the louderARTS Project

Joaquín Zihuatanejo

Joaquín Zihuatanejo is a father, a husband, a poet,a spoken word artist, and an award-winning teacher. He was born and raised in the barrio of East Dallas where his grandfather, Silas C. Medina, showed him what the novelist, Rudolfo Anaya, describes as the Path of Light. Through his poetry he strives to capture the duality of his culture, the Chicano culture. His is a mestizo culture that is steeped in duality, and in his poetry he depicts the essence of barrio life, writing about subjects as varied as his grandfather's garden, the experiences of a youth that was plagued by gang violence, a heritage that is steeped in sacrifice, and borders. He writes of borders that are both actual and metaphorical, borders that plague a people seen as immigrants in their own homeland. Joaquín is a member of the 2004 Dallas Poetry Slam Team and current Grand Slam Spoken Word Poetry Champion of Dallas. Joaquín and Dallas Slam placed third out of sixty competing teams from the United States, Canada, and the UK at the 2004 National Poetry Slam competition in St. Louis. He performs his work at various conferences, poetry recitals, and poetry slams throughout the country. He will be touring the East Coast this fall including a feature performance at the prestigious poetry venue, The Nuyorican Poets Café, founded and made famous by legendary poet and playwright Miguel Piñero. He recently competed in the Step to the Mic Spoken Word Competition in Stockton, California finishing in the top ten out of some 100 competing poets. As well as being a featured poet at the Austin International PoetryFestival last April, Joaquín's work was published in the 2004 Di-verse-CityPoetry Anthology. He has been the keynote speaker/performer at several conferences related to issues concerning Mexican Americans. He has self-published two collections of poetry, Barrio Songs and I of the Storm and has just completed his first spoken word CD, Barrio Songs, A Spoken Word Collection. He has had the privilege of being selected as the poet to open up for award winning poetand novelists Maya Angelou and E. Lynn Harris at their recent recitals at universities in the North Texas area. Joaquín currently lives in Denton, Texas, with his wife Aída, his two daughters, Aiyana and Dakota, and their two guinea pigs, Pancho and Cisco.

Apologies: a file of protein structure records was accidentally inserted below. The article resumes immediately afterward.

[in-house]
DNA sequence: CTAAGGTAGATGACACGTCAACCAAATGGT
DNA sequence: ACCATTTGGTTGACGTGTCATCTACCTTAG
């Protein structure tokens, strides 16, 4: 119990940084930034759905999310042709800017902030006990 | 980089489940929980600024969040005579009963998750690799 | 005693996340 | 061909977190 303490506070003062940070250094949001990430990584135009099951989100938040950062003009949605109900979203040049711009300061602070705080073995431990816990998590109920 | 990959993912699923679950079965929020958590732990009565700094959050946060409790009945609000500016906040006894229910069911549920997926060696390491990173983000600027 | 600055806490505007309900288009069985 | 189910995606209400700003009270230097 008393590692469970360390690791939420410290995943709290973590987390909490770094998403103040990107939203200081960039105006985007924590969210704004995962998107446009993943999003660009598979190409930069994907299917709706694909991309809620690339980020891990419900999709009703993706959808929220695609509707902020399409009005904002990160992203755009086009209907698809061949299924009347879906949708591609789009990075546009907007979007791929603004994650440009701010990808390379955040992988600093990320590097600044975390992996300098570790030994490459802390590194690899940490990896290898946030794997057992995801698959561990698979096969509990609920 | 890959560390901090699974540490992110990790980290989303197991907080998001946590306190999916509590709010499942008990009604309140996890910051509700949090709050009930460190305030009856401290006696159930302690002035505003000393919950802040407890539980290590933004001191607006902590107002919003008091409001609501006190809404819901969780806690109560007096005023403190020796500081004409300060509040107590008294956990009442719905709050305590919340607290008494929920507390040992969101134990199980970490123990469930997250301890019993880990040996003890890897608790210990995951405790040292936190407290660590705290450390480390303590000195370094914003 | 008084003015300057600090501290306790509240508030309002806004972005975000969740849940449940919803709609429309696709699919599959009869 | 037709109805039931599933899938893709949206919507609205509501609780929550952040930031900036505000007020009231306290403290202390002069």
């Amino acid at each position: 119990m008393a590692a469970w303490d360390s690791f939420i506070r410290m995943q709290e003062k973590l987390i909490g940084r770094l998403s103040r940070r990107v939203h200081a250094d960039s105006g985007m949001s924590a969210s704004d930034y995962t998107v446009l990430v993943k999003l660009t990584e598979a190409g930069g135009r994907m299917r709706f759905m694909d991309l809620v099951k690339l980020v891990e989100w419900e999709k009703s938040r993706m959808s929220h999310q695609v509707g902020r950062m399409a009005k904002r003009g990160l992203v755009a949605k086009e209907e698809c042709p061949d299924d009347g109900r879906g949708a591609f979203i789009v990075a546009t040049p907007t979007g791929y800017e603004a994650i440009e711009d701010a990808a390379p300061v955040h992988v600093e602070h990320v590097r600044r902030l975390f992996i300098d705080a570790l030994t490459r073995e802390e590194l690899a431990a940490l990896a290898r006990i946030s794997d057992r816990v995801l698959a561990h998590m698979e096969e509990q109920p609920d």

zihuatanejos at wmconnect dot com




Abuelo's Garden
(para mi Abuelo
for my grandfather)

Bendito, Bendito, Bendito
sea a Dios
os angeles cantan y daban a Dios
los angeles cantan y daban a Dios

Memories of mygrandfather's garden come back to me
differently than other child of the hood memories
Memories of my grandfather's garden come back to me
in well water voices
in deep chest hymns
that begin as a gurgle deep in the belly and rise to the throat
slowly
I remember little of the day my friends jumped me in
I remember fists flailing and afterwards
those deep, fleshy embraces
only Latinos know how to give
but Abuelo's garden comes back to me with aromas, with tastes
with corridos sung to the sun
with novenas sung to the moon
thanking both sides of life
the light and the dark
for their bountiful harvests
Ay, Dios mio,
all those nights we knelt together in brown earth
it was always about harmony, about balance
He'd intone deeply thanking the life giving soil for its gift
and I'd follow suit
carefully pulling up cilantro, manzanilla and yerba del manso
always making sure metal spade never touches fragile root
sweet, ancient Abuelito,
how could I be anything but a poet after these moments we shared
Don't you see,
In my Abuelo's garden chiles grew
In my Abuelo's garden children grew
In my Abuleo's garden poems rose from the earth
like the twisting arms of la llorona
desperately reaching out for her missing children
In my Abuelo's garden all of these things would rise
slowly
because beautiful things take time to bloom
In my Abuelo's garden all of these things would rise
slowly,
like well water voices,
like deep chest hymns,
that begin as a gurgle deep in the belly and rise to the throat
slowly singing,
always singing,

Bendito, Bendito, Bendito
sea a Dios
os angeles cantan y daban a Dios
los angeles cantan y daban a Dios



© Joaquín Zihuatanejo



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